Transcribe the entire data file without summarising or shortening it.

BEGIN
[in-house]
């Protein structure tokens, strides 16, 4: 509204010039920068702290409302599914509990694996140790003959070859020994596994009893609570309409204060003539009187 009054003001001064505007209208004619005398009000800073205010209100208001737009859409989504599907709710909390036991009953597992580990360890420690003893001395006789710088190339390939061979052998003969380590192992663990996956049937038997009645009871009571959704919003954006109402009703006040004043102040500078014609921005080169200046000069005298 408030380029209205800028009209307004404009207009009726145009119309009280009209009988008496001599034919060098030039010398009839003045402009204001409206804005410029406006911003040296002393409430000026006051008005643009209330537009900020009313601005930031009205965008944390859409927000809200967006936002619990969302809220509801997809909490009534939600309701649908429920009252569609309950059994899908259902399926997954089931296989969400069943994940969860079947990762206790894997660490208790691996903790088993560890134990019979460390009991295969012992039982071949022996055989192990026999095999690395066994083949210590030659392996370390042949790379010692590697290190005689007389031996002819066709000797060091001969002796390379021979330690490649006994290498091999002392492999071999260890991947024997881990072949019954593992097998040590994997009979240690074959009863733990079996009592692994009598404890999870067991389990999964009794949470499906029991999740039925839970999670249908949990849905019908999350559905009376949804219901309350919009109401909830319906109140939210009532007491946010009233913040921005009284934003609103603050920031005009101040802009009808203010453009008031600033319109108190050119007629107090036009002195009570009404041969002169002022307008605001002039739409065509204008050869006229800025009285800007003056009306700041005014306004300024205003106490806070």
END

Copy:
[in-house]
């Protein structure tokens, strides 16, 4: 509204010039920068702290409302599914509990694996140790003959070859020994596994009893609570309409204060003539009187 009054003001001064505007209208004619005398009000800073205010209100208001737009859409989504599907709710909390036991009953597992580990360890420690003893001395006789710088190339390939061979052998003969380590192992663990996956049937038997009645009871009571959704919003954006109402009703006040004043102040500078014609921005080169200046000069005298 408030380029209205800028009209307004404009207009009726145009119309009280009209009988008496001599034919060098030039010398009839003045402009204001409206804005410029406006911003040296002393409430000026006051008005643009209330537009900020009313601005930031009205965008944390859409927000809200967006936002619990969302809220509801997809909490009534939600309701649908429920009252569609309950059994899908259902399926997954089931296989969400069943994940969860079947990762206790894997660490208790691996903790088993560890134990019979460390009991295969012992039982071949022996055989192990026999095999690395066994083949210590030659392996370390042949790379010692590697290190005689007389031996002819066709000797060091001969002796390379021979330690490649006994290498091999002392492999071999260890991947024997881990072949019954593992097998040590994997009979240690074959009863733990079996009592692994009598404890999870067991389990999964009794949470499906029991999740039925839970999670249908949990849905019908999350559905009376949804219901309350919009109401909830319906109140939210009532007491946010009233913040921005009284934003609103603050920031005009101040802009009808203010453009008031600033319109108190050119007629107090036009002195009570009404041969002169002022307008605001002039739409065509204008050869006229800025009285800007003056009306700041005014306004300024205003106490806070």